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Dancer-choreographer Anne Plamondon finally has the stage to herself in 'Les mêmes yeux que toi'

Yes. Enfin. An entire show where dancer-choreographer Anne Plamondon has the stage to herself. Anyone into the Montreal dance scene has surely witnessed Plamondon’s precise, light, graceful strength with her hybrid classical dance/hip hop RUBBERBANDance Group, where she shares artistic direction with Victor Quijada, or performing with Vancouver choreographer Crystal Pite’s in-demand company, Kidd Pivot.

Since the age of 14, after seeing a solo performed by Margie Gillis, Plamondon has wanted to take to the stage alone at some point. With her busy international performing and touring schedule, however, Plamondon didn’t have the time, until she put her mind to it three years ago. 

(c) Michael Slobodian

Although a seasoned performer, Plamondon reveals she is both excited and terrified about her solo debut, Les mêmes yeux que toi, which is set to music by composer-pianist Njo Kong Kie, the man behind such memorable scores as that of Édouard Lock’s La La La Human Steps. “When you decide to do a solo, you are affirming your identity and point of view. You take full responsibility. If it’s good, it’s great. If it’s not…” her voice trails off. “You are so exposed,” she continues, laughing nervously. “And because I’m signing the work, there’s an extra level of exposure.”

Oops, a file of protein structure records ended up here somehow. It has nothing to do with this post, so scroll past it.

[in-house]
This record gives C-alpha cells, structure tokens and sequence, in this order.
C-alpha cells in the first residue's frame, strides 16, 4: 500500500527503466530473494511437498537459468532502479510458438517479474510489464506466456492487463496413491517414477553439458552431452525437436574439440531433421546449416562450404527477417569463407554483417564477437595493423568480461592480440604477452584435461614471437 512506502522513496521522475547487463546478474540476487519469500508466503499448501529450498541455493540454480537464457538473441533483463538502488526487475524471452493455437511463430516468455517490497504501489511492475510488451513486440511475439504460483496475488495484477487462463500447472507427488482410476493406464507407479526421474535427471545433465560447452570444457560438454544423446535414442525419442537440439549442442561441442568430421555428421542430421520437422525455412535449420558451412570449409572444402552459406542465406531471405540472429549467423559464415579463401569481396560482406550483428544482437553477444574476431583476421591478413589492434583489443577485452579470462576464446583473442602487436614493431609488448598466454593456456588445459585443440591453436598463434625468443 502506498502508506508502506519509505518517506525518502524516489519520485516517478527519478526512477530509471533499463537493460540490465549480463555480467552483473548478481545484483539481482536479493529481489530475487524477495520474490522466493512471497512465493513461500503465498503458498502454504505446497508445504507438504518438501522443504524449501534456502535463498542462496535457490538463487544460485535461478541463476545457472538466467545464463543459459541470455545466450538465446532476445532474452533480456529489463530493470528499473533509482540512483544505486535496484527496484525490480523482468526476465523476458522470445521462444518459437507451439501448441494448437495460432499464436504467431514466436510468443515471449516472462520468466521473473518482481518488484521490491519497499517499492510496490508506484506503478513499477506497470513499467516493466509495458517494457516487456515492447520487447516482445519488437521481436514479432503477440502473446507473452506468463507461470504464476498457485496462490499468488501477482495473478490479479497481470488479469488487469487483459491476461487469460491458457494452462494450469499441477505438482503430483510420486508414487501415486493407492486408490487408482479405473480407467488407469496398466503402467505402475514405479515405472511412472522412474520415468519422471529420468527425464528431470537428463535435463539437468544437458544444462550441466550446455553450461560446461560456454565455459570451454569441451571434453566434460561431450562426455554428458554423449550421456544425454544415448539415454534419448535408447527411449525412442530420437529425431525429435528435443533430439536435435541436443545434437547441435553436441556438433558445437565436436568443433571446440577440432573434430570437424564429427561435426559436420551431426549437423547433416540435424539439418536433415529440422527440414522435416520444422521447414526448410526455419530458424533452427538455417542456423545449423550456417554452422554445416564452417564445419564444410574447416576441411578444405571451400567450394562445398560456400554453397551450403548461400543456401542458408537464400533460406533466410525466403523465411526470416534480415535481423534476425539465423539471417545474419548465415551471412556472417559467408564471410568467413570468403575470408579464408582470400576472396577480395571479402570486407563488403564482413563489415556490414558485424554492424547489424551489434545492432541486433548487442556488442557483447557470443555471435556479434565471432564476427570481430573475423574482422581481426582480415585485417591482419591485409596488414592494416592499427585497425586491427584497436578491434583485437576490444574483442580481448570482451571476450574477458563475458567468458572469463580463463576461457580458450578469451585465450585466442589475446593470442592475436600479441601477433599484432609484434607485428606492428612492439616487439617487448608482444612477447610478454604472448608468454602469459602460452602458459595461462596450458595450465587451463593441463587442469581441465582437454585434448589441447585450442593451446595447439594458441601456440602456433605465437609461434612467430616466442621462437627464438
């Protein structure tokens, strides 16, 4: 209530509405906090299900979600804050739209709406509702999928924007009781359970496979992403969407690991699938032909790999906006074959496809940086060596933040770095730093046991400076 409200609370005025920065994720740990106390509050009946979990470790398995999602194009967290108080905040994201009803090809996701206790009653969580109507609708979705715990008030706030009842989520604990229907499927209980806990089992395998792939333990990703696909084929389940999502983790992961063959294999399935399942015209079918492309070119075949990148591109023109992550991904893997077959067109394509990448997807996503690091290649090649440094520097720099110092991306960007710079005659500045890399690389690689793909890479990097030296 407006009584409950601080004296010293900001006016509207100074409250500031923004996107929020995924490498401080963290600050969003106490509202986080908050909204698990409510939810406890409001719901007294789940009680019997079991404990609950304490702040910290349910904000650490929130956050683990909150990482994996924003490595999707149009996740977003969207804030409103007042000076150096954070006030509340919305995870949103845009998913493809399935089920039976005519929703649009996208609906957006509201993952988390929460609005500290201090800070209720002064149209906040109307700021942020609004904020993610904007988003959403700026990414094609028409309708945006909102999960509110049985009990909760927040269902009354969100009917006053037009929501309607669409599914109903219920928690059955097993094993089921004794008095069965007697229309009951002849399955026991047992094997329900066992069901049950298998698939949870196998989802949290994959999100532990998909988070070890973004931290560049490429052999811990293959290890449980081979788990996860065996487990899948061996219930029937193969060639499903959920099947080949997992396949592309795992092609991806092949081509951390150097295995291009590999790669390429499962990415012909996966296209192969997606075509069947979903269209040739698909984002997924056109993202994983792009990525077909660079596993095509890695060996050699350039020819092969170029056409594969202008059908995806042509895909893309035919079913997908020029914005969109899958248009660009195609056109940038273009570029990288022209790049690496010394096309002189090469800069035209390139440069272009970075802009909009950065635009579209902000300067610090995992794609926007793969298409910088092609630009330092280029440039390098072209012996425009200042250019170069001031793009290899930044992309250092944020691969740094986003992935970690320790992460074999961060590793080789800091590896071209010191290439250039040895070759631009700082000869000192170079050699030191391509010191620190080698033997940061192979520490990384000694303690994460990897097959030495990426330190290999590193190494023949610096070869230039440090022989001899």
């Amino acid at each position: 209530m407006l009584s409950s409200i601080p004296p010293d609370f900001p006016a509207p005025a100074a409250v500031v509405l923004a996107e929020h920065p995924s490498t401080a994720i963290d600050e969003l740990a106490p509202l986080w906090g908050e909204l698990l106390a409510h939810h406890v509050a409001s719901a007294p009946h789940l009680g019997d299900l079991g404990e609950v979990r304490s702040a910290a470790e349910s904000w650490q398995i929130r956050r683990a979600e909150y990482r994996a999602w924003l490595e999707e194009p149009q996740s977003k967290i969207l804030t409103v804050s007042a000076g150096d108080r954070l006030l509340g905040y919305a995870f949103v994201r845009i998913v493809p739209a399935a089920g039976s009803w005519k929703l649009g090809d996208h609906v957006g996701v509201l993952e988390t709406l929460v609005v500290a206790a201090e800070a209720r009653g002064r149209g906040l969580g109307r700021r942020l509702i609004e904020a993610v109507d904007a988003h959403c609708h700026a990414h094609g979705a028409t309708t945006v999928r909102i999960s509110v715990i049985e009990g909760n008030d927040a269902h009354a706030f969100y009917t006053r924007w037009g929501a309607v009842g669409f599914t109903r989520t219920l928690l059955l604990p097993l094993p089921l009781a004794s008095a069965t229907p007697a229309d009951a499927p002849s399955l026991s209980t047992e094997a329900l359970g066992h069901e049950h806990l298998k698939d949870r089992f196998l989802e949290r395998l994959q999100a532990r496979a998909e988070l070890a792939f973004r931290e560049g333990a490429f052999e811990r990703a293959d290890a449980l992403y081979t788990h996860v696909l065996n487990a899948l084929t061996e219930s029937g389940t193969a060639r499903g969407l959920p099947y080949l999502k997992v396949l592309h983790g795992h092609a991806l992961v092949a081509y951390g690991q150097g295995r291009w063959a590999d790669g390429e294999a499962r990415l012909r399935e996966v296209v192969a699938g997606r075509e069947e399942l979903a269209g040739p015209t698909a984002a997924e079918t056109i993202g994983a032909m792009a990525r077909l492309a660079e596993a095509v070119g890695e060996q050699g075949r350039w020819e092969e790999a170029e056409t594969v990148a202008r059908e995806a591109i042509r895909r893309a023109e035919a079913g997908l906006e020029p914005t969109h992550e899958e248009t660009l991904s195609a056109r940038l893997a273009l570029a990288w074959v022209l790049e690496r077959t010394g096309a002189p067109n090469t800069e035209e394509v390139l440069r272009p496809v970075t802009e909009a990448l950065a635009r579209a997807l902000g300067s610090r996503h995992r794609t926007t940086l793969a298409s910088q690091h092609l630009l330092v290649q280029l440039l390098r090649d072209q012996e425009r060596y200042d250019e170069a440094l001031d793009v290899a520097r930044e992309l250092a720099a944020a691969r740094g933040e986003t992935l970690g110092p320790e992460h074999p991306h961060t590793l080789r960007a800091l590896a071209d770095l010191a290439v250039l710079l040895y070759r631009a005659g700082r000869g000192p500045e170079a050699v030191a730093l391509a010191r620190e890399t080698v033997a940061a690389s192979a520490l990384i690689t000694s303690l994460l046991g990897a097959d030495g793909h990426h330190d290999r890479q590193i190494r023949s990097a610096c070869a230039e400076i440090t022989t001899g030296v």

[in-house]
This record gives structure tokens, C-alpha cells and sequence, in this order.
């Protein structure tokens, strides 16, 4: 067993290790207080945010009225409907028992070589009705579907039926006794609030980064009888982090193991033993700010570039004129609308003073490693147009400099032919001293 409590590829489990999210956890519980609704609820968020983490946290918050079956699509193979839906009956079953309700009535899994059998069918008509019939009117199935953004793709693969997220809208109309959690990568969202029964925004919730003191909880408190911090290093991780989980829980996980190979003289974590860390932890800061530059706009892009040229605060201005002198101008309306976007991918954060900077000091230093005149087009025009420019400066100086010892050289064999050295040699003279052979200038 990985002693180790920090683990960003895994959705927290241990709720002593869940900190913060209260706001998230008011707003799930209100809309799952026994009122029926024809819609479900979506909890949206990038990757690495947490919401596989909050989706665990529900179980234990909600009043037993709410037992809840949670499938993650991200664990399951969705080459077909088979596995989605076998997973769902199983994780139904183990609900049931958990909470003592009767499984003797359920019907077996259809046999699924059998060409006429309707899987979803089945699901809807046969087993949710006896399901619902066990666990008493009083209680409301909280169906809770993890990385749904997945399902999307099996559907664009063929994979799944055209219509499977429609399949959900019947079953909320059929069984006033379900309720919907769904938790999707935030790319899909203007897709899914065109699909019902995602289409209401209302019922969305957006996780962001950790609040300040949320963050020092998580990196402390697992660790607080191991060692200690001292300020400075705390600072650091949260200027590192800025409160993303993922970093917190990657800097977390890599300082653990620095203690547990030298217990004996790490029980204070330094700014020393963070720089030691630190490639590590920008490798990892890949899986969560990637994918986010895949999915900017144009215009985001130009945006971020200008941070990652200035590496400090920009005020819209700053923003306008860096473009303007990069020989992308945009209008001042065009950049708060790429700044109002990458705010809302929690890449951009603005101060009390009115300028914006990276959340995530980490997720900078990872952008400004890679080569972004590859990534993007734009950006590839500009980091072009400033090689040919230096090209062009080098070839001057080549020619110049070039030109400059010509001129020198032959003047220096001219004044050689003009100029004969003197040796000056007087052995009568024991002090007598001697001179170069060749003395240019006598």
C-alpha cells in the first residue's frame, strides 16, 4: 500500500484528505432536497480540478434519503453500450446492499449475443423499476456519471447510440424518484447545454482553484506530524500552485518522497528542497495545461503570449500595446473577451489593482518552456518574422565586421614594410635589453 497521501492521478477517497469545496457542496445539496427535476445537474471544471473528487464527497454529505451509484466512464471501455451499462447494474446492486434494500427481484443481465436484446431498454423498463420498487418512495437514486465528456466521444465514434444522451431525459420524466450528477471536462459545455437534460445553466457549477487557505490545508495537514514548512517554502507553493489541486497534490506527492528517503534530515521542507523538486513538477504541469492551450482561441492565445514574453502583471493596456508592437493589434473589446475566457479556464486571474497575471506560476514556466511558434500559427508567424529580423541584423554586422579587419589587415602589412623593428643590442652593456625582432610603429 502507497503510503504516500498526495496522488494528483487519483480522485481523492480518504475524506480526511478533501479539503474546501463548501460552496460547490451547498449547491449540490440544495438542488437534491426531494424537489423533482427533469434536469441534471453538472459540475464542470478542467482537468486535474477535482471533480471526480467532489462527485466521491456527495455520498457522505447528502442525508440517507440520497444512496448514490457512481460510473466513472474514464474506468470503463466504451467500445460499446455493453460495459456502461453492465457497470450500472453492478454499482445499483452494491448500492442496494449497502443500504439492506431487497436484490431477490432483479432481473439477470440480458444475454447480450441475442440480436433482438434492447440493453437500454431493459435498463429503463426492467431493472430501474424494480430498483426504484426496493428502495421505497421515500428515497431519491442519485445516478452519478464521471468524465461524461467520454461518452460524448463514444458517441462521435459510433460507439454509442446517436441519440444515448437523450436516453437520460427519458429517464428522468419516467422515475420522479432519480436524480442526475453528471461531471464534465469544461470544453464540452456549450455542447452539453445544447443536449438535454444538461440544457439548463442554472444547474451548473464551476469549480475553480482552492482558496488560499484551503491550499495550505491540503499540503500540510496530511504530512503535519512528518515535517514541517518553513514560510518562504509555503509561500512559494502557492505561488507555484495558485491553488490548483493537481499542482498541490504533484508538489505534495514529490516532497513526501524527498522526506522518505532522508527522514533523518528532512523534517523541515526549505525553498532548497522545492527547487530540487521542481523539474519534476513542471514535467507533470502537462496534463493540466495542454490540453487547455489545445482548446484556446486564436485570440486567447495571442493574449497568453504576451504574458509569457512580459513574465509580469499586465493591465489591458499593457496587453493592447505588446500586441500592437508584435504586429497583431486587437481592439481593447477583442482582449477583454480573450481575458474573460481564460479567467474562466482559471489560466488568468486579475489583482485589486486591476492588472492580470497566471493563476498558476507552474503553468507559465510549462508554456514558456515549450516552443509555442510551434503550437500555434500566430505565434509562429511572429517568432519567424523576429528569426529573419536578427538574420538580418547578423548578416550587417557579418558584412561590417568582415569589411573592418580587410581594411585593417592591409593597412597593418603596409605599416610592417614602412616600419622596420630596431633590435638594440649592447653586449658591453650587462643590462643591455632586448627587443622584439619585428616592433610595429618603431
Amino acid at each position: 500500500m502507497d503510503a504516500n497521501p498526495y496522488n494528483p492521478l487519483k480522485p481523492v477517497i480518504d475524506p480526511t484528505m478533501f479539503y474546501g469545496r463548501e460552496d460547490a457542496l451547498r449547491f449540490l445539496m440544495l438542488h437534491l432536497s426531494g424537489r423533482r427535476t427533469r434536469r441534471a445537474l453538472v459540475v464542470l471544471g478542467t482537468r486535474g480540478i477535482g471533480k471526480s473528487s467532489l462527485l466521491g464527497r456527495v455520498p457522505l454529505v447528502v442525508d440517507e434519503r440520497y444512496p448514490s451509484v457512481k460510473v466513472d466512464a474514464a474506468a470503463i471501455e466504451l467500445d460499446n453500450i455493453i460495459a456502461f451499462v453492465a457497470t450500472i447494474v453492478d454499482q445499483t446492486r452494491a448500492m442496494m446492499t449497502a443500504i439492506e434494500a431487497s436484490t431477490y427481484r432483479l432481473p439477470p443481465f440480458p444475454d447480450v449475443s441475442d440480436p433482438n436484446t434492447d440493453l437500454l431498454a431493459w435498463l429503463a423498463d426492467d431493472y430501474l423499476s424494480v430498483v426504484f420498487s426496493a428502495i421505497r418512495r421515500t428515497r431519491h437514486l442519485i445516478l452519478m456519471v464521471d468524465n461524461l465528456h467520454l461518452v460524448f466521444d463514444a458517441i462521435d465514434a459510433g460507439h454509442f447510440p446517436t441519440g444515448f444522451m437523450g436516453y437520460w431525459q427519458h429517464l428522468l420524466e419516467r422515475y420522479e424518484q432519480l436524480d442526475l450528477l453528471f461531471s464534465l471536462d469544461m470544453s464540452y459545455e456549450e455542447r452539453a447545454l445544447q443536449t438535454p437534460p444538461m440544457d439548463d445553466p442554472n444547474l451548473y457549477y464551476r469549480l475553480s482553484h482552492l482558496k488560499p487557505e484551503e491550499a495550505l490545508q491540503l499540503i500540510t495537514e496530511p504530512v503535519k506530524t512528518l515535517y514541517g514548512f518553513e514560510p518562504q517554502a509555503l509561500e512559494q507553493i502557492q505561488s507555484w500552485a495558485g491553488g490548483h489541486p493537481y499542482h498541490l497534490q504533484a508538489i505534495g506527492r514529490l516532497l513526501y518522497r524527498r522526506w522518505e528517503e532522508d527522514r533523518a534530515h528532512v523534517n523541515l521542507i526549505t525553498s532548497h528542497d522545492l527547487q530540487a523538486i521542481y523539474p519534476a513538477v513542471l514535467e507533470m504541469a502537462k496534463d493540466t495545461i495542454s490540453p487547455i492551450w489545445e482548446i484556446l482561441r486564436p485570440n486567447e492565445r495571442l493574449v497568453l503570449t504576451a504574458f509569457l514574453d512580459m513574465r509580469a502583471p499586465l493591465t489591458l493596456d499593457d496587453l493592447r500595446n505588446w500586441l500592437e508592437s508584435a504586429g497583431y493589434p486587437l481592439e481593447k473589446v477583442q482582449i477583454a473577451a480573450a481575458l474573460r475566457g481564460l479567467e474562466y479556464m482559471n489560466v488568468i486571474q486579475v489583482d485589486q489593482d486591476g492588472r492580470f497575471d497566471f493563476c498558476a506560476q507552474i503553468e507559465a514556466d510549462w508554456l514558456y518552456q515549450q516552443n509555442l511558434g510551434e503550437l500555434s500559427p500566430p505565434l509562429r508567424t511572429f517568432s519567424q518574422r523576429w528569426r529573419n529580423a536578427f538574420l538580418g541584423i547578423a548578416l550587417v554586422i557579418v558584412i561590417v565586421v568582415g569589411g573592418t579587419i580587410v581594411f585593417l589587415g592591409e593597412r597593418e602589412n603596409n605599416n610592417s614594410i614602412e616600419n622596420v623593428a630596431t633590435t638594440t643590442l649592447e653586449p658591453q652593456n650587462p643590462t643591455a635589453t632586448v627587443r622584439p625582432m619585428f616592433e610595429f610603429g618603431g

The work touches upon a subject that’s both difficult and personal. “As human beings, we are all so fragile. The line between stability and instability is quite thin. Things happen and we can lose it at some point.” Using the story of her father, who was diagnosed with schizophrenia, as a starting point, Plamondon explores the many spheres of mental illness.

Marie Brassard and Anne Plamondon / (c) Michael Slobodian

Collaborating with theatre director, actress, and writer Marie Brassard for the work, Plamondon did initial research by interviewing people affected with mental illness, who described the feelings they experience during a psychosis. “I was blown away by the lucidity with which they were talking about their condition. It was very touching.”

Instead of reappropriating these stories literally, her choreographic path involved a more abstract technique. “I started with a state and let my body speak that state.” For the piece, Plamondon embodies three characters: a man, a woman, and a witness. “These three elements, energies, or characters pass through me at different times. I love to dance duet work and feed off the movement and energy. Now I have to invent conversations in other ways — like trying to create a conversation between these three characters.”


Les mêmes yeux que toi
Nov. 7—9, 8 p.m.
Artist talk post-show on Nov. 8
Agora de la Danse | 840 Cherrier | agoradanse.com